On the day the attacks started, Mr. Kasab said, police took him from his cell because he resembled one of the gunmen, shot him to make it look like he had been involved in the violence and re-arrested him.
Friday's statement was not the first reversal from Mr. Kasab.
In February, he told a judge he wanted to attack India in order to free the divided region of Kashmir where Muslim militants are fighting for independence. He later recanted that statement, saying it was obtained under duress.
It was unclear what impact Mr. Kasab's statement would have on the case, and the prosecution brushed it off.
"All the while, I expected that Mr. Kasab was about to take a U-turn in the case," said Ujjwal Nikam, the prosecutor. "He is a military-trained commando. It's not going to affect our case."
In July, Mr. Kasab, who could face the death penalty if convicted, surprised the court when he suddenly confessed, saying he would rather be hanged in this world than face "God's punishment" in the next.
In his confession, he spoke of spraying gunfire into the crowd at the train station and described in detail a network of training camps and safe houses across Pakistan, revealing the names of four men he said were his handlers.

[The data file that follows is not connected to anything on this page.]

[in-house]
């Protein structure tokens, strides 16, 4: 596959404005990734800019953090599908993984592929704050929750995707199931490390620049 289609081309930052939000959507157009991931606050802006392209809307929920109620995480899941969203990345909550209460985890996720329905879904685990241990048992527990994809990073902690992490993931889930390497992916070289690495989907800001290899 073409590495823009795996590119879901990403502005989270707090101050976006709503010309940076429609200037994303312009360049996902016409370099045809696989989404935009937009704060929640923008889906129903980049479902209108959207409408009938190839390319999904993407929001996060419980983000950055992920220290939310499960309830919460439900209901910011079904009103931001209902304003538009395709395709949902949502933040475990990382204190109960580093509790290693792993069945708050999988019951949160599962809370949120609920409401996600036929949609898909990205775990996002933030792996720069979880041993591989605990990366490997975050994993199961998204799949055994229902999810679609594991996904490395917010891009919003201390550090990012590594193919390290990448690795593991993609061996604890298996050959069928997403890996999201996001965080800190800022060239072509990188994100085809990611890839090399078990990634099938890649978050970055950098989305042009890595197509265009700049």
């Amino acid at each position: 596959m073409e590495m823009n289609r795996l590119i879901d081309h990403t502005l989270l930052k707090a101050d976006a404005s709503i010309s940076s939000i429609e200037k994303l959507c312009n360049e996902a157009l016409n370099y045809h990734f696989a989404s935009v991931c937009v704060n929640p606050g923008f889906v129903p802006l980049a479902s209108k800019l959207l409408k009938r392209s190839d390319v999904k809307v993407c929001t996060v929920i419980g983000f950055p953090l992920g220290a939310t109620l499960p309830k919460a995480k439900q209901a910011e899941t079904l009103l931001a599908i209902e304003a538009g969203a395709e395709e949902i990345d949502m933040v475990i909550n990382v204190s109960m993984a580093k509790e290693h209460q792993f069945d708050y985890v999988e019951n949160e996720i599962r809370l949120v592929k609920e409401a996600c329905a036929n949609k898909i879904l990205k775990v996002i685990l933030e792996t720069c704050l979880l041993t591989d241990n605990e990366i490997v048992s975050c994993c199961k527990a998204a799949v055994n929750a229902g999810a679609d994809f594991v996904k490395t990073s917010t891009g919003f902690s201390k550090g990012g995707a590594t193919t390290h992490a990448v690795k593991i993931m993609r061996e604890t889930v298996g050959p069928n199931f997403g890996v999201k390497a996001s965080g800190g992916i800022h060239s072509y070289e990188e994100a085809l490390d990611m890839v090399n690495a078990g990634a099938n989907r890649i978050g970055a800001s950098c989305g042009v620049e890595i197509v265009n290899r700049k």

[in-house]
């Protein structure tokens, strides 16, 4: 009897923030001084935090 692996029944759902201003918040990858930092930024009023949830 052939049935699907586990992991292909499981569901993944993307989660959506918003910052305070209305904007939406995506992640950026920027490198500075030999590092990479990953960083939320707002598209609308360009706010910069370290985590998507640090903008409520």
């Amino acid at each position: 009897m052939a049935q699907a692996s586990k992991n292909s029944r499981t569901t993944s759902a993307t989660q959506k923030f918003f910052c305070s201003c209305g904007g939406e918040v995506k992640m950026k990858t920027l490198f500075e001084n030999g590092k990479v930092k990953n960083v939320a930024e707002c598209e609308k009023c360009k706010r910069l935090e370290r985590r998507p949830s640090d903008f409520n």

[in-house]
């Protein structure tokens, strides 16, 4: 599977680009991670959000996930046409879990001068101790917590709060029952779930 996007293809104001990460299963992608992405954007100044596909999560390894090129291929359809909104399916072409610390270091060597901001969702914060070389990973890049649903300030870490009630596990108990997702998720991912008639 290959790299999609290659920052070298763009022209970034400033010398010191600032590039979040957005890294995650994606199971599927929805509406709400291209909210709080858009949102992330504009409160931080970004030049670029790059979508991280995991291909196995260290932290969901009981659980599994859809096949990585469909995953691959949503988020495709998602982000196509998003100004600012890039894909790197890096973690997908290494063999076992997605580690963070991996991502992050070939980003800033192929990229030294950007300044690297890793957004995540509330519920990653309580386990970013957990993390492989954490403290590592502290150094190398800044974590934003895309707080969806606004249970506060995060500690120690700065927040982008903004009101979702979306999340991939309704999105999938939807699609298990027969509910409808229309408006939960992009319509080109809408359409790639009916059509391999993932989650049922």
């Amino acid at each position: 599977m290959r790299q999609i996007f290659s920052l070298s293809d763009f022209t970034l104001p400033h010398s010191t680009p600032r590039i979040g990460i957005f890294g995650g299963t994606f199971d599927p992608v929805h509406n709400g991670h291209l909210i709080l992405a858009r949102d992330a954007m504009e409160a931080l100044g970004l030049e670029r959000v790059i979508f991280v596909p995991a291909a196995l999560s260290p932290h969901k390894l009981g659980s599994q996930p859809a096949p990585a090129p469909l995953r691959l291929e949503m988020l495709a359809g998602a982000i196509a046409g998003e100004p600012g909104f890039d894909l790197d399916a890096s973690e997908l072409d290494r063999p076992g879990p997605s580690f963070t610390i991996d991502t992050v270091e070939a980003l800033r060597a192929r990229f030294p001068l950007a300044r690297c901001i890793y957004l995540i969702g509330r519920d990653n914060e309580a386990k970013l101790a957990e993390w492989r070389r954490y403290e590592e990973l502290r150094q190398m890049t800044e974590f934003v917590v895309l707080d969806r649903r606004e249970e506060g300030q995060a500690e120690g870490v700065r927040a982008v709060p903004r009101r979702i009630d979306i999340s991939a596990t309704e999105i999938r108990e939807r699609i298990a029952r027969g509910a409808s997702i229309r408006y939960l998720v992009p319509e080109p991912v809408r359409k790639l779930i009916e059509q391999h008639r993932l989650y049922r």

The photo of Kasab casually walking through the station with his rifle has become the enduring image of the attacks.
But Kasab said police tortured him into falsely confessing.
The assault 13 months ago lasted nearly three days and paralyzed India's commercial hub. During the attacks, 10 young men armed with assault rifles stormed two luxury hotels, a Jewish center and the train station. Nine of the gunmen were killed, leaving only Mr. Kasab, who was wounded in a shootout with police, authorities said.
He told the court Friday he was initially arrested last year after wandering around Mumbai late at night looking for a place to stay, and his Pakistani citizenship aroused suspicion.
After he was re-arrested for the Mumbai attack, he said, four white men came to visit him in jail, including David Coleman Headley, who is jailed in Chicago on charges he conspired in the siege. The judge then told Mr. Kasab not to reveal any more details on Headley.
Mr. Headley, the 49-year-old son of an American mother and Pakistani father, is also charged with planning to attack a Danish newspaper.